You might like to try this yourself when faced with those out of focus photos that we all end up with from time to time. You don’t even need to wait for poor quality photos to try it out. I think it’s a pretty good look to use with any photos.

And for those who enjoy Hybrid Scrapbooking, it looks great when you add some ‘real life’ embellishments to make the collage at the corner of the film strip.

Other related posts:

Scrapbooking Techniques & Tips – Upsizing Photos
How to Digital Scrapbook
Scrapbooking Techniques & Tips – Blend your own Backgrounds


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10 Responses to Create Scrapbook Backgrounds from your Photos

  1. Hannah October 25, 2007 at 6:45 pm #

    Wow! This looks really awesome, what a great idea! I would never have thought of doing that, but it works so well.

  2. Jennifer October 26, 2007 at 1:43 am #

    This is such a great idea! Thanks for the how-to’s … I love how it gives the pic a painterly quality.

  3. karooch October 26, 2007 at 3:05 pm #

    Glad that you like it Hannah and Jennifer. I am not a good photographer in general but it was heartbreaking when I didn’t have a single good photo of this particular occasion. I felt so good when I created this layout out of the disaster.

    Love the phrase ‘painterly quality’ Jennifer. I think I might have to phraselift it from you.

  4. corina October 26, 2007 at 6:41 pm #

    Just beautiful!

  5. Tink October 27, 2007 at 2:41 am #

    While you mentioned the technique you didn’t mention that by reducing the size of the photo substantially it can sometimes bring it back into focus. That is where the filmstrip frames really come in handy.
    Glad for this post though as I had recently taken something like 800 photos of the Princess’ dance recital and everyone of them were overexposed. (guess I accidentally hit a wrong button and didn’t realize it.) I can definitely use this technique to showcase some of the recital while attempting to resuscitate some of the better ones. Thanks Karen.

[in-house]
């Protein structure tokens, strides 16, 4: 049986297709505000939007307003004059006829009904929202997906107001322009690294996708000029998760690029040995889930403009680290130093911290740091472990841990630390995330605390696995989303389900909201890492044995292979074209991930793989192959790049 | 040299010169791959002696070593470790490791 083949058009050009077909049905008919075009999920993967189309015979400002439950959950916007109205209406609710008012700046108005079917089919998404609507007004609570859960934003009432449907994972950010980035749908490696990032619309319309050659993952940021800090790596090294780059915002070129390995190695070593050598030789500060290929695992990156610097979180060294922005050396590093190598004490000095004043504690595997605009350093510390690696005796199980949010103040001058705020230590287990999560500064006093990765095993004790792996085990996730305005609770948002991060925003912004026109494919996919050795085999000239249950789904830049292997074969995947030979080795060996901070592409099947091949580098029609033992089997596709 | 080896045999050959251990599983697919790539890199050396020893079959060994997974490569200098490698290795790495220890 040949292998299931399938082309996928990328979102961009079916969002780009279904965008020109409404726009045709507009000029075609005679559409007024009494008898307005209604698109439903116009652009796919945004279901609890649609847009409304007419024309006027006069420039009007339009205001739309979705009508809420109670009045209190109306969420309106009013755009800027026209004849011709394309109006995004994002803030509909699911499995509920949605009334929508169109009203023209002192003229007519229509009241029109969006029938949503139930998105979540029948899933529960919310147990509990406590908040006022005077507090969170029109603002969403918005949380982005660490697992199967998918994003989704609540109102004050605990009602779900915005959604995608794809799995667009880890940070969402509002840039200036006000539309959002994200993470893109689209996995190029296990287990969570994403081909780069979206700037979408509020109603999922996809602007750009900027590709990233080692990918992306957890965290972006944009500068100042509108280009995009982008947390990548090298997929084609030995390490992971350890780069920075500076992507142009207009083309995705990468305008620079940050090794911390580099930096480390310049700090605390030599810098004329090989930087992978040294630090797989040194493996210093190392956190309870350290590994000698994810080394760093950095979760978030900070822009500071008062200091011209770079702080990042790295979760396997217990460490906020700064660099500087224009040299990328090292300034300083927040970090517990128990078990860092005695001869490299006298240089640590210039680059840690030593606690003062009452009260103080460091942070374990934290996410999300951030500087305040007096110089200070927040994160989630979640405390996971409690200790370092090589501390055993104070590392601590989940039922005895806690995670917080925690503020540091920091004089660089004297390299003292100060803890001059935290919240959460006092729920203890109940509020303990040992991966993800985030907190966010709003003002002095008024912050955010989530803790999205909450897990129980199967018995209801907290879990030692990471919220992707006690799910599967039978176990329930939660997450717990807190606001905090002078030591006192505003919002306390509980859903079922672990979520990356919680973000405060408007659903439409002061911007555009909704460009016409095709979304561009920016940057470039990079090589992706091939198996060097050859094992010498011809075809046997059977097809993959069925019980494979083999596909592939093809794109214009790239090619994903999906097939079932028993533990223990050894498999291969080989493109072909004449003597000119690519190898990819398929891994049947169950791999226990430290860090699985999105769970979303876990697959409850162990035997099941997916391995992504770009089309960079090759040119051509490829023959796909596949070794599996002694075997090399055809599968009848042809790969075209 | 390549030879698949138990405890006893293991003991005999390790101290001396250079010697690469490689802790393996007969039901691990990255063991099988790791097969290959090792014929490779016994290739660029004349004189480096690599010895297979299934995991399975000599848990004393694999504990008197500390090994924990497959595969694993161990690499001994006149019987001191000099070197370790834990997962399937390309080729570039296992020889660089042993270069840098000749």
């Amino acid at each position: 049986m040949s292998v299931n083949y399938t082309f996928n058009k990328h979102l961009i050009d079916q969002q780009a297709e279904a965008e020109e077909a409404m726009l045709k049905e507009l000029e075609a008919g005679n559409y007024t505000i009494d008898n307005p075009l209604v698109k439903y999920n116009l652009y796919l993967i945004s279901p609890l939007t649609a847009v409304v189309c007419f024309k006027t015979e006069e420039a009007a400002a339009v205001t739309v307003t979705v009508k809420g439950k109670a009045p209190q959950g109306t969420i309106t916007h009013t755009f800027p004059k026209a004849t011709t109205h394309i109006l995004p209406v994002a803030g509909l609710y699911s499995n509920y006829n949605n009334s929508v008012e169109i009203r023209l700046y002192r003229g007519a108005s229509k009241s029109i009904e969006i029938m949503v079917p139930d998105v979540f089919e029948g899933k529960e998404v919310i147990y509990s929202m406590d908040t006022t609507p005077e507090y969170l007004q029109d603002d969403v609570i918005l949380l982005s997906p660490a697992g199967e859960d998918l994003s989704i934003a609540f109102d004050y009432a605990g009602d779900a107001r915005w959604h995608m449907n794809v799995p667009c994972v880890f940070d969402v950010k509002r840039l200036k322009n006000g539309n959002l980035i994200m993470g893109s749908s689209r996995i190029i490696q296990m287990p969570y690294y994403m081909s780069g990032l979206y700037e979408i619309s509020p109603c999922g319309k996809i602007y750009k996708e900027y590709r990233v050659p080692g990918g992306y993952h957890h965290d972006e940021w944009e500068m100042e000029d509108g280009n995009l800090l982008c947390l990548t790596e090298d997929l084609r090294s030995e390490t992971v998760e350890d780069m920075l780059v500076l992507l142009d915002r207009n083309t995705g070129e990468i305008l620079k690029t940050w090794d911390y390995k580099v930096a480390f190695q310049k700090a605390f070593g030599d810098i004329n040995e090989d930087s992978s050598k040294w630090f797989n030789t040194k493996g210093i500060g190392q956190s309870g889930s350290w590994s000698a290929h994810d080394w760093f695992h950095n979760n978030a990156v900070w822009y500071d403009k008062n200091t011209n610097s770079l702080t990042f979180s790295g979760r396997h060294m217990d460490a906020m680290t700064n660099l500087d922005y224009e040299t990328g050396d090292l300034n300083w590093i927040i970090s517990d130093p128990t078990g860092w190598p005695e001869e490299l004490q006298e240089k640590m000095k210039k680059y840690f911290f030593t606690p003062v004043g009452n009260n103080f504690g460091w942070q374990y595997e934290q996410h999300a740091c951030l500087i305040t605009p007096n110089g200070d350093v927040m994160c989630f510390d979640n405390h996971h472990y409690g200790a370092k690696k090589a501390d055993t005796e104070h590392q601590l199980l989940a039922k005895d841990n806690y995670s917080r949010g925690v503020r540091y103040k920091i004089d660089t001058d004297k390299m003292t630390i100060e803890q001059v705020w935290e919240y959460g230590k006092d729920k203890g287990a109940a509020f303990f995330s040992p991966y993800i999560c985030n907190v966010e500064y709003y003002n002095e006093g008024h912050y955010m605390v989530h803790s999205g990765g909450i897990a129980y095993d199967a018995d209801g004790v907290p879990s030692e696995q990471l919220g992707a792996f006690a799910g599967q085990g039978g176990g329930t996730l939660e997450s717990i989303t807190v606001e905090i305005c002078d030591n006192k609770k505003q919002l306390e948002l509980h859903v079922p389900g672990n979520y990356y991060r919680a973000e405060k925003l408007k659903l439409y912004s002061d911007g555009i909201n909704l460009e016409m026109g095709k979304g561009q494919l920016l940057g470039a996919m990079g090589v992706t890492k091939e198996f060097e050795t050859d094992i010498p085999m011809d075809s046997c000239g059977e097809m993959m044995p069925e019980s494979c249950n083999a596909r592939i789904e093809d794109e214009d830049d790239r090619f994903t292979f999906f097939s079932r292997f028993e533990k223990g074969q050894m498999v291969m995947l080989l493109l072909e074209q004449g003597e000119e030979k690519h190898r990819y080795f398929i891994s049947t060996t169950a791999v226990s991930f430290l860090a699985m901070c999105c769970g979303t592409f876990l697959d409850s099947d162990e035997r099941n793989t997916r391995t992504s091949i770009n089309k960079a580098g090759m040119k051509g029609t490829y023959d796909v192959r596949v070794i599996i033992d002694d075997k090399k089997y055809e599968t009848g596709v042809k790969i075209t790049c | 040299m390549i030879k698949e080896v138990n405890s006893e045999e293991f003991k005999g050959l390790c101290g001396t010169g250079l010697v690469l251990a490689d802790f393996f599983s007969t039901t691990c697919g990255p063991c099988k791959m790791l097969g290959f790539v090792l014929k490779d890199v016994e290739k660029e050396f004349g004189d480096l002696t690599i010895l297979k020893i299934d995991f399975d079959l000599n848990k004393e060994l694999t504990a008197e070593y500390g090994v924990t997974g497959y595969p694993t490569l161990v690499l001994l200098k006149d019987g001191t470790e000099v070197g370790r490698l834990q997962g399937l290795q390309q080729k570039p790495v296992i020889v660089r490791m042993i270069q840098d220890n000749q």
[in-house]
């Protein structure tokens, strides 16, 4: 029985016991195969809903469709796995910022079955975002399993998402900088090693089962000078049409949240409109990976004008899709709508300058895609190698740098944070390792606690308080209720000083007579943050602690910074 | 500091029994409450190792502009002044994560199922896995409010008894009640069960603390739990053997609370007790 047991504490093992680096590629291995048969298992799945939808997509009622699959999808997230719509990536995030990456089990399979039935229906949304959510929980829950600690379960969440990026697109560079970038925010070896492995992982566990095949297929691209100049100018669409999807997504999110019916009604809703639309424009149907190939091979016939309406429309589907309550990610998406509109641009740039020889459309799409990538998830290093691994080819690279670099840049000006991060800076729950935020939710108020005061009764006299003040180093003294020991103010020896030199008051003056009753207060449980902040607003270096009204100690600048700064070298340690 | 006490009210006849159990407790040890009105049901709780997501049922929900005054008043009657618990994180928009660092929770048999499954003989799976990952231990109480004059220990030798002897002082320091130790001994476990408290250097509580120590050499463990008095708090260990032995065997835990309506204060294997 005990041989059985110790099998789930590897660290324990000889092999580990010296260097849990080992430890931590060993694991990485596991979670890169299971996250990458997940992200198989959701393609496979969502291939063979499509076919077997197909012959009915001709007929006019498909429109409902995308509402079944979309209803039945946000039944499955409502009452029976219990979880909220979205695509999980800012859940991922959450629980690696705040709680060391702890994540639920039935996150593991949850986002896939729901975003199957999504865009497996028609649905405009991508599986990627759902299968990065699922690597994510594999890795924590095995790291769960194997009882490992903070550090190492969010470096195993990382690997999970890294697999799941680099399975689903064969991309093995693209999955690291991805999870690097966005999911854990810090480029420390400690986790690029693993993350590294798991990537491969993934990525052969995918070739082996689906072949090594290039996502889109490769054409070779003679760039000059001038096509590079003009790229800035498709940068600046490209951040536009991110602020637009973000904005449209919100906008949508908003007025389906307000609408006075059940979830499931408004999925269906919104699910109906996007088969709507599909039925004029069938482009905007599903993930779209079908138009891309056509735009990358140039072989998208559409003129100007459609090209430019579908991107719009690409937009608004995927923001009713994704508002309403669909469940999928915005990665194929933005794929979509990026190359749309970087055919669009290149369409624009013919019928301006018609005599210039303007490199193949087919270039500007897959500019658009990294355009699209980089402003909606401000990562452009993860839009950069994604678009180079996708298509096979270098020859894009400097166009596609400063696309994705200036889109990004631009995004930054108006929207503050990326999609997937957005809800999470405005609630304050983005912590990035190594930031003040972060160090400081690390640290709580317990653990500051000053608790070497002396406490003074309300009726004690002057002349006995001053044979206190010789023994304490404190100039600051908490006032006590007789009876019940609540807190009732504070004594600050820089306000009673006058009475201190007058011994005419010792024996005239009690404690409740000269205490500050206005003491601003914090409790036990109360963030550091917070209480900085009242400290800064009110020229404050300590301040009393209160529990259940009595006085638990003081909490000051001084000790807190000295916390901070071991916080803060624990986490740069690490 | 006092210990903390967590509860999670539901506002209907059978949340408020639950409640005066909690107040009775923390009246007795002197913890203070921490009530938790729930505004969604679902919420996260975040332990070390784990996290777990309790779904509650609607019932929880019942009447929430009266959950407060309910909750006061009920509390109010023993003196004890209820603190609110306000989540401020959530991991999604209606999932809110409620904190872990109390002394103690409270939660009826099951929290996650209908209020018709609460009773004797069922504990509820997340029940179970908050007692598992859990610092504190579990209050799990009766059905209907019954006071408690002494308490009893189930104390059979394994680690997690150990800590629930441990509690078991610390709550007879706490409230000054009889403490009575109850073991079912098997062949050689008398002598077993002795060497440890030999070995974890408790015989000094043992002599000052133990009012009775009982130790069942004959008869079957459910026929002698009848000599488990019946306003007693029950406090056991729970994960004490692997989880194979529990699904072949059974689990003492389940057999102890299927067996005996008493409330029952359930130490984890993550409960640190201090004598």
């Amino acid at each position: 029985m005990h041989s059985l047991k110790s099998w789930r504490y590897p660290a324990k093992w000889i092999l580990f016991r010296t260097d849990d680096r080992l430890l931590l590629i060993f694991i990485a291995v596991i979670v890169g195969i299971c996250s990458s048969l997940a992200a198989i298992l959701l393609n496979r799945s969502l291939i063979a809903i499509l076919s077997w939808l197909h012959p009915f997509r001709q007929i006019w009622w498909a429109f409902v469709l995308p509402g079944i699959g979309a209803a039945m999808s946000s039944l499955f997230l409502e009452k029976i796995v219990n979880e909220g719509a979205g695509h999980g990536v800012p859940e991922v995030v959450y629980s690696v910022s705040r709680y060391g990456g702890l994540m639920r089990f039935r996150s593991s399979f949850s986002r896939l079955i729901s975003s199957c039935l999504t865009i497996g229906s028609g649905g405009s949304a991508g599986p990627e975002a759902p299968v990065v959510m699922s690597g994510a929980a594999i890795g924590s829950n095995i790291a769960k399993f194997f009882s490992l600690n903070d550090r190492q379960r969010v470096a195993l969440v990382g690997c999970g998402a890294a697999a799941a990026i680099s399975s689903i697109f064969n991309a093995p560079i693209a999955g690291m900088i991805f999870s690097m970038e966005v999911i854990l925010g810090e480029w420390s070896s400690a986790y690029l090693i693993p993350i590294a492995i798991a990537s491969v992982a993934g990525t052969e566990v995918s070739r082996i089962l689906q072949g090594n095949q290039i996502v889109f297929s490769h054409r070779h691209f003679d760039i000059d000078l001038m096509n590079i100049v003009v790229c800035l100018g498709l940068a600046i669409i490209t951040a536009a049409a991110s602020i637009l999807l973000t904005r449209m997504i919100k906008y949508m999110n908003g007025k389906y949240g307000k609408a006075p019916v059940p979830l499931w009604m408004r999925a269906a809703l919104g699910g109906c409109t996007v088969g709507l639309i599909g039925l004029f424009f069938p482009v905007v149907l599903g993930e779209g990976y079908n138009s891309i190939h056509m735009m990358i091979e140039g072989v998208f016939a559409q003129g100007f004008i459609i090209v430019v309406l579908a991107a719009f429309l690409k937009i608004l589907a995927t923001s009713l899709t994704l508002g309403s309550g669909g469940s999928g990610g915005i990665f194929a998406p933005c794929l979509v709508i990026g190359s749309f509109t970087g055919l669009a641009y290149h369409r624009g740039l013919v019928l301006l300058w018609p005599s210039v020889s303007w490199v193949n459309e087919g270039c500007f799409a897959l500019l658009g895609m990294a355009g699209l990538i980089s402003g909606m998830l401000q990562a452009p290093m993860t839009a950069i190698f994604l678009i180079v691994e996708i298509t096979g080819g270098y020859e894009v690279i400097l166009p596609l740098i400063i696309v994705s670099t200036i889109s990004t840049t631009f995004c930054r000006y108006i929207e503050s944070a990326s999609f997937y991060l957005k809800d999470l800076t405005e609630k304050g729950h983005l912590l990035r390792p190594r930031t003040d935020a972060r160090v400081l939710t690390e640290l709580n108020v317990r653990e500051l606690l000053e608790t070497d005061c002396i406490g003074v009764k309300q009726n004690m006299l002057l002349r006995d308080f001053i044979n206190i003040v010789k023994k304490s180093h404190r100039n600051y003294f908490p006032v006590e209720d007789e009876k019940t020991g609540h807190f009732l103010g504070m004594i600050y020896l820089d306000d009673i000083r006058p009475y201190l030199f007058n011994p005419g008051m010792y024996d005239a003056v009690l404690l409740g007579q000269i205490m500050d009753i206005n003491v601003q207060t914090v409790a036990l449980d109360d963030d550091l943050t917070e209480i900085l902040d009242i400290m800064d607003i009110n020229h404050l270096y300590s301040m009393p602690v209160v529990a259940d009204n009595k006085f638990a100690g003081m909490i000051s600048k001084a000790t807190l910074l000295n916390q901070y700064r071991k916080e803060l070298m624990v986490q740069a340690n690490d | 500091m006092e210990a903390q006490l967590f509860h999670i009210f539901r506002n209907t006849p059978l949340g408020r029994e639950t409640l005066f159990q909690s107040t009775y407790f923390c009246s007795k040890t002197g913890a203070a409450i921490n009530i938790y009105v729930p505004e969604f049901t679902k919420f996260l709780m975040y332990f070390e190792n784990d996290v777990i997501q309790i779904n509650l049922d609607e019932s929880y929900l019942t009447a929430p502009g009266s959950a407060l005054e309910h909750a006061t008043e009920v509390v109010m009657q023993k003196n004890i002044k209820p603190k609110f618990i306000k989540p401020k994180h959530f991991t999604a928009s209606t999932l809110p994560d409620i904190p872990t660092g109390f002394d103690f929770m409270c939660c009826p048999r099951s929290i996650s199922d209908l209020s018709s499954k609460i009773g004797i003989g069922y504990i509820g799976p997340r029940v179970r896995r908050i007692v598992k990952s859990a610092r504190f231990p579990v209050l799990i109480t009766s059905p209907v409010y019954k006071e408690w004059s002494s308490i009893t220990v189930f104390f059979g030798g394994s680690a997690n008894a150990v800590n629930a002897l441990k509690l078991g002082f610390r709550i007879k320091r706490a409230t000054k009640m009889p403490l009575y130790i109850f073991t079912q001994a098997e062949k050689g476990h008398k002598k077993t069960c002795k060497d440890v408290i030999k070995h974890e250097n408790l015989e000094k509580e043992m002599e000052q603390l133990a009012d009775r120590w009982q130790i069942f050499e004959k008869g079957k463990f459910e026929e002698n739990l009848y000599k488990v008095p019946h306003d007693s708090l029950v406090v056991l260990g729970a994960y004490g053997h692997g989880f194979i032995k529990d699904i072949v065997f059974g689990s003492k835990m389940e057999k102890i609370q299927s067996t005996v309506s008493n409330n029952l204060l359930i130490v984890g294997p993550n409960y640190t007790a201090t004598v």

6. karooch October 27, 2007 at 6:40 am #

    Thanks for filling in the gap Tink. Yes the smaller the photo, the tighter it looks. That’s one of my frustrations with my digital camera. They always look really good on the small screen but when i upload them to the PC…
    Good luck with the Recital photos. i so know how you feel.

    Hey Corina, good to see you back.

  7. leslie October 27, 2007 at 9:35 am #

    That is really lovely. The opacity of the photo is what makes it so lovely, it ties all your smaller pictures together nicely. Thanks for the tutorial!

  8. Olga October 29, 2007 at 12:29 am #

    It’s a fantastic layout and a great idea to make use of a not so-good photo” but with a very high emotional value. :)

    Thanks so much for sharing the technique and best wishes. :O)

  9. karooch October 29, 2007 at 7:34 am #

    Thanks Leslie and Olga. I find that it’s the ‘do or die’ emotional events where the photos are most likely to fail on me. This technique helps to get me out of trouble.